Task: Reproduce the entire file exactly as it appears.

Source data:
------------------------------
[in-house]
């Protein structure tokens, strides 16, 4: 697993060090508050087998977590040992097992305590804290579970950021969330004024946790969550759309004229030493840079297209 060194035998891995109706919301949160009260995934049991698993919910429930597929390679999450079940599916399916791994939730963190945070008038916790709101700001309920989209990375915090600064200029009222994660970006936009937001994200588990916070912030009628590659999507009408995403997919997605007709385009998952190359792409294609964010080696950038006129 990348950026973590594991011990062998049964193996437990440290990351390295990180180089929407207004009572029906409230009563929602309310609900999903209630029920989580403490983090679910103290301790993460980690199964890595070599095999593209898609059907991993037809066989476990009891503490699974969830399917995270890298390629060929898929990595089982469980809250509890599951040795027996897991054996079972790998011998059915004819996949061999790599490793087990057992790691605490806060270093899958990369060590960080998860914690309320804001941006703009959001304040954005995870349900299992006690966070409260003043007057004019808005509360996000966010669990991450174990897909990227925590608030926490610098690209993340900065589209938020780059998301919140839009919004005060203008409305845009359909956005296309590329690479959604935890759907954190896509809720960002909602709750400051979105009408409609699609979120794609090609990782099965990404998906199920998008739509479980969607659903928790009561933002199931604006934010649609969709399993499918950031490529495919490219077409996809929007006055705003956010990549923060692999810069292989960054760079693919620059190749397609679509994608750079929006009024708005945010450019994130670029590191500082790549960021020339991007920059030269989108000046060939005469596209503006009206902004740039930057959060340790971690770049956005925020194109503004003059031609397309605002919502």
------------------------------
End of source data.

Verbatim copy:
[in-house]
């Protein structure tokens, strides 16, 4: 697993060090508050087998977590040992097992305590804290579970950021969330004024946790969550759309004229030493840079297209 060194035998891995109706919301949160009260995934049991698993919910429930597929390679999450079940599916399916791994939730963190945070008038916790709101700001309920989209990375915090600064200029009222994660970006936009937001994200588990916070912030009628590659999507009408995403997919997605007709385009998952190359792409294609964010080696950038006129 990348950026973590594991011990062998049964193996437990440290990351390295990180180089929407207004009572029906409230009563929602309310609900999903209630029920989580403490983090679910103290301790993460980690199964890595070599095999593209898609059907991993037809066989476990009891503490699974969830399917995270890298390629060929898929990595089982469980809250509890599951040795027996897991054996079972790998011998059915004819996949061999790599490793087990057992790691605490806060270093899958990369060590960080998860914690309320804001941006703009959001304040954005995870349900299992006690966070409260003043007057004019808005509360996000966010669990991450174990897909990227925590608030926490610098690209993340900065589209938020780059998301919140839009919004005060203008409305845009359909956005296309590329690479959604935890759907954190896509809720960002909602709750400051979105009408409609699609979120794609090609990782099965990404998906199920998008739509479980969607659903928790009561933002199931604006934010649609969709399993499918950031490529495919490219077409996809929007006055705003956010990549923060692999810069292989960054760079693919620059190749397609679509994608750079929006009024708005945010450019994130670029590191500082790549960021020339991007920059030269989108000046060939005469596209503006009206902004740039930057959060340790971690770049956005925020194109503004003059031609397309605002919502």